A new investigative report shows Ponzi and pyramid schemes have proliferated across Caribbean countries during the pandemic, and authorities have been unable to keep up.
The report — by the Caribbean Investigative Journalism Network (CIJN) — looked at cases of fraud in Guyana, Trinidad and Tobago, Barbados, Antigua and Barbuda, Jamaica and the British Virgin Islands. The schemes “have already cost would-be investors in the hundreds of millions of dollars,” the report’s authors wrote.
A Guyana couple was arrested in August 2020 for allegedly running an unlicensed and unregistered investment company called “Accelerated Capital Firm Inc.,” which collected $27 million from around 17,000 people, the Guyana Chronicle reported. The pair, who are awaiting trial, faces around 80 counts of conspiring to obtain money under false pretenses, according to prosecutors.
Similar schemes, in which people are encouraged to invest tantalizingly small amounts of money — from $5 to $25 — to receive an eightfold return, have also appeared in Guyana under names like “Freedom Family” and “Bless and be Blessed.”
A Trinidad and Tobago company called “Drugs Sou Sou” is under investigation for a similar investment scheme. A 42-year-old contractor who was struggling to make payroll said the company offered him returns of up to 600 percent, according to the CIJN report.
Such investment schemes have also proliferated in other regions of Latin America. In Cuba, authorities recently caught wind of a Ponzi scheme disguised as a game called “La Bola.” It asked people to invest 500 Cuban pesos ($20) and then convince 14 others to do so. The scheme proved popular. By February 15, one Havana police station alone had allegedly recorded more than 300 complaints related to the scam.
These schemes are not new in the Caribbean. In the 1990s and 2000s, Antigua was home to one of the world’s largest Ponzi schemes — the “Stanford Ponzi” — in which $8 billion was stolen from investors worldwide.
Texas financier Allen Stanford ran the fraud from his offshore bank in Antigua. Over the course of 20 years, Stanford used investors’ money to fund his real estate projects, business ventures and billionaire lifestyle. He was convicted in 2012 in the United States, where he is currently serving a 110-year prison term.
A fraudulent investment company called “Cash Plus” emerged in Jamaica in 2002. The scheme — which ensured lenders up to 120 percent in annual returns, with 10 percent paid back monthly — collapsed in 2008, owing $10 billion to more than 40,000 investors. It took almost a decade to form a case against the company’s owner Carlos Hill, who was acquitted in 2017 for lack of evidence.
Many Caribbean nations have struggled to combat these schemes. Laws are outdated and can contain loopholes, according to the CIJN report. In Guyana, for example, pyramid selling is prohibited, but the law “only covers goods and services and not financial investments.”
Following the “Cash Plus” scandal, Jamaica amended its financial laws in 2013 to explicitly ban Ponzi and pyramid schemes. Trinidad and Tobago and Antigua and Barbuda have no targeted legislation in place, according to CIJN.
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The economic crisis and job volatility caused by the pandemic may have made such schemes more attractive to people with few resources who suddenly find themselves in need.
In late February, the Caribbean Development Bank revealed that the GDP of its 19 borrowing member countries contracted by an average of 12.8 percent in 2020, due to the drop in commodity exports and tourism.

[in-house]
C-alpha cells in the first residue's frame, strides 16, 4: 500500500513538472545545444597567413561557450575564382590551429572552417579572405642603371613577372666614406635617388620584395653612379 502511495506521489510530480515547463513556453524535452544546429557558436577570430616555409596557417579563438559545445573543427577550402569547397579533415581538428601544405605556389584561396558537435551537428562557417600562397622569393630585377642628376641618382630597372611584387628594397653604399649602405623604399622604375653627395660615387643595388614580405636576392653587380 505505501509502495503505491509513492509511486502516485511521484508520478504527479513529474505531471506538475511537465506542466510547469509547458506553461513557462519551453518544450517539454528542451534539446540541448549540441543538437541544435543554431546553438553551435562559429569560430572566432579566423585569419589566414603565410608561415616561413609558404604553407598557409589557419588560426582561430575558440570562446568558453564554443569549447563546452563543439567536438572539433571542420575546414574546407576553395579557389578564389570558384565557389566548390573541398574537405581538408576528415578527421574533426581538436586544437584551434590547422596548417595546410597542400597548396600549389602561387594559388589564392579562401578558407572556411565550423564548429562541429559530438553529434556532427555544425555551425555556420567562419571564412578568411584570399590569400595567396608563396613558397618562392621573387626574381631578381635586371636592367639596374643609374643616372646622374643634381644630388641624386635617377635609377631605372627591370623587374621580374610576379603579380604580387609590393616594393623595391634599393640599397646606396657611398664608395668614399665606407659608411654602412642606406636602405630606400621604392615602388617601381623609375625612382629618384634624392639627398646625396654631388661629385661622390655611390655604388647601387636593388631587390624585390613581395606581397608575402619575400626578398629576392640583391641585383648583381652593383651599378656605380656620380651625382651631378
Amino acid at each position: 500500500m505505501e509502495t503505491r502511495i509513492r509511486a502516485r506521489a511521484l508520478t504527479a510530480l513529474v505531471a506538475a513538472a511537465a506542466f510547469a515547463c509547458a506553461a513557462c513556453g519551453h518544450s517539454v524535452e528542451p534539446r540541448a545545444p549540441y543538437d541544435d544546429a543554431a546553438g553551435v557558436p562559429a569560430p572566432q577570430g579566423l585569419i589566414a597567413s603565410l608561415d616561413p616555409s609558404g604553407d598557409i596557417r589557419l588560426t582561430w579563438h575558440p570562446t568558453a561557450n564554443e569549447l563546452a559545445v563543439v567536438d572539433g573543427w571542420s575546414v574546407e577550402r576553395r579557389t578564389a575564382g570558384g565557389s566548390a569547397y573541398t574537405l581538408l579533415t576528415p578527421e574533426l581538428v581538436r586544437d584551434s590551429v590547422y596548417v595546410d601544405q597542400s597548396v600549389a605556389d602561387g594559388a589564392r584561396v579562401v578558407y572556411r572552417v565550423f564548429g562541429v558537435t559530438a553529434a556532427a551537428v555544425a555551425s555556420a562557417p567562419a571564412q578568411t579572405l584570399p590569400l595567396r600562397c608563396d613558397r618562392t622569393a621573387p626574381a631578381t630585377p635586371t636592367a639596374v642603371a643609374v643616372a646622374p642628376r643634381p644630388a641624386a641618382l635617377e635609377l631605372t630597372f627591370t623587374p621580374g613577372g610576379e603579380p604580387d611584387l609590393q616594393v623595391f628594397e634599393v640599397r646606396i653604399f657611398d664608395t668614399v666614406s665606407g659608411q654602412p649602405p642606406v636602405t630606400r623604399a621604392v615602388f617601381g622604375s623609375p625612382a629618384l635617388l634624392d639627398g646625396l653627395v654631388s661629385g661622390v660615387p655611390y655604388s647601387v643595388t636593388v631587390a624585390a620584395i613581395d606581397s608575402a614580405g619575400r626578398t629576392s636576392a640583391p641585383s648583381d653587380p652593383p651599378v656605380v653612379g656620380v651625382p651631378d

Past financial schemes sought to ensnare rich investors, but fraudsters are increasingly preying on economically vulnerable communities.
Guyana Attorney General Anil Nandlall told CIJN “the issue needs to be pursued as a matter of urgency” regionally by the Caribbean bloc of countries known as Caricom and the Caribbean Financial Action Task Force. Proposals to update legislation and provide recourse for victims of these schemes must also be put forward.
Barbados Finance Minister Ryan Straughn is pushing for regulation overseeing the country’s legal peer-to-peer lending systems to be extended to cover Ponzi schemes. But he admits that convictions in such cases would be tricky.
“Unfortunately, unless there is some kind of contract or documentation, then ultimately it would be John Brown’s word against John Public…the lack of information makes it difficult to prosecute,” Straughn told CIJN.
Across the Caribbean, as well as among Caribbean populations in the United States, pyramid schemes are often disguised as communal savings clubs known as “sou-sous.” The clubs often have innocuous names like “partners,” “box hands” or “blessing looms.” The clubs — derived in West-Africa — are used by people who don’t have easy access to banks.
A factor that has made these schemes so prevalent in the Caribbean is the tactic of infiltrating and scamming religious, ethnic and minority communities, which is known as “affinity fraud.”
With the Stanford Ponzi, tight-knit Jewish communities across Latin America were disproportionately affected, while in Barbados, schemes known as “blessing circles” have proliferated in churches in the form of charity donations.
Many of these groups have promoted themselves to marginalized communities as a way for them to build wealth and become financially empowered.
The pandemic has caused a number of financial crimes to prosper in Latin America, including usurious lending operations and fraudulent investment schemes.
A high-profile actress in Argentina made headlines after authorities alleged she was involved in “telares de abundancia” or “abundance looms,” which are pyramid schemes cleverly marketed as online female solidarity groups that piggyback on the country’s movements to legalize abortion and reduce gender violence.